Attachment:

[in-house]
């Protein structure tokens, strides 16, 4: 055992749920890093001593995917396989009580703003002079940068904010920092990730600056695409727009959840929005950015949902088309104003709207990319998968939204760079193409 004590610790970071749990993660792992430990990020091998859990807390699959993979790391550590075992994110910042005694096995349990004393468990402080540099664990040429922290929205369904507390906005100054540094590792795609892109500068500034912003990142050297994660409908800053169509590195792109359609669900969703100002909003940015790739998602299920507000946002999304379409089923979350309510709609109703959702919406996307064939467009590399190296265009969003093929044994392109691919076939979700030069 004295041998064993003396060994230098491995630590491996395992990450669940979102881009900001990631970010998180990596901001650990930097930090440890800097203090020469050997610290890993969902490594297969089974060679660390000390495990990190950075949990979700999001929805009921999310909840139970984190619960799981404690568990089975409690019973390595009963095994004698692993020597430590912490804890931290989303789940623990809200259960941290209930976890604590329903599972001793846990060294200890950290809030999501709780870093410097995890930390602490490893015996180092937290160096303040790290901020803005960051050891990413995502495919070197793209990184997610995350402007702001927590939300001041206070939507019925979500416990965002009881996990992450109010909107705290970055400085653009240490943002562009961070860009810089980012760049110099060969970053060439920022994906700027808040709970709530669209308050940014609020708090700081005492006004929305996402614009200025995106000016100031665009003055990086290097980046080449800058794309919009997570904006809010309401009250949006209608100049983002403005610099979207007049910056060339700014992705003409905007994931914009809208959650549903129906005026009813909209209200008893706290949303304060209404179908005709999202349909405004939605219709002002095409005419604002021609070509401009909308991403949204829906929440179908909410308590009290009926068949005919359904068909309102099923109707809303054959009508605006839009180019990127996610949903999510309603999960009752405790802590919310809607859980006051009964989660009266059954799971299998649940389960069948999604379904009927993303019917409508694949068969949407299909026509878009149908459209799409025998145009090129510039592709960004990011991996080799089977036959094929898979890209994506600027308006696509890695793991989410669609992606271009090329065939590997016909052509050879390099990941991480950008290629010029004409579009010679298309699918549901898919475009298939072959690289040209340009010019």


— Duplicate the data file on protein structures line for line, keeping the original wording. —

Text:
[in-house]
């Protein structure tokens, strides 16, 4: 055992749920890093001593995917396989009580703003002079940068904010920092990730600056695409727009959840929005950015949902088309104003709207990319998968939204760079193409 004590610790970071749990993660792992430990990020091998859990807390699959993979790391550590075992994110910042005694096995349990004393468990402080540099664990040429922290929205369904507390906005100054540094590792795609892109500068500034912003990142050297994660409908800053169509590195792109359609669900969703100002909003940015790739998602299920507000946002999304379409089923979350309510709609109703959702919406996307064939467009590399190296265009969003093929044994392109691919076939979700030069 004295041998064993003396060994230098491995630590491996395992990450669940979102881009900001990631970010998180990596901001650990930097930090440890800097203090020469050997610290890993969902490594297969089974060679660390000390495990990190950075949990979700999001929805009921999310909840139970984190619960799981404690568990089975409690019973390595009963095994004698692993020597430590912490804890931290989303789940623990809200259960941290209930976890604590329903599972001793846990060294200890950290809030999501709780870093410097995890930390602490490893015996180092937290160096303040790290901020803005960051050891990413995502495919070197793209990184997610995350402007702001927590939300001041206070939507019925979500416990965002009881996990992450109010909107705290970055400085653009240490943002562009961070860009810089980012760049110099060969970053060439920022994906700027808040709970709530669209308050940014609020708090700081005492006004929305996402614009200025995106000016100031665009003055990086290097980046080449800058794309919009997570904006809010309401009250949006209608100049983002403005610099979207007049910056060339700014992705003409905007994931914009809208959650549903129906005026009813909209209200008893706290949303304060209404179908005709999202349909405004939605219709002002095409005419604002021609070509401009909308991403949204829906929440179908909410308590009290009926068949005919359904068909309102099923109707809303054959009508605006839009180019990127996610949903999510309603999960009752405790802590919310809607859980006051009964989660009266059954799971299998649940389960069948999604379904009927993303019917409508694949068969949407299909026509878009149908459209799409025998145009090129510039592709960004990011991996080799089977036959094929898979890209994506600027308006696509890695793991989410669609992606271009090329065939590997016909052509050879390099990941991480950008290629010029004409579009010679298309699918549901898919475009298939072959690289040209340009010019």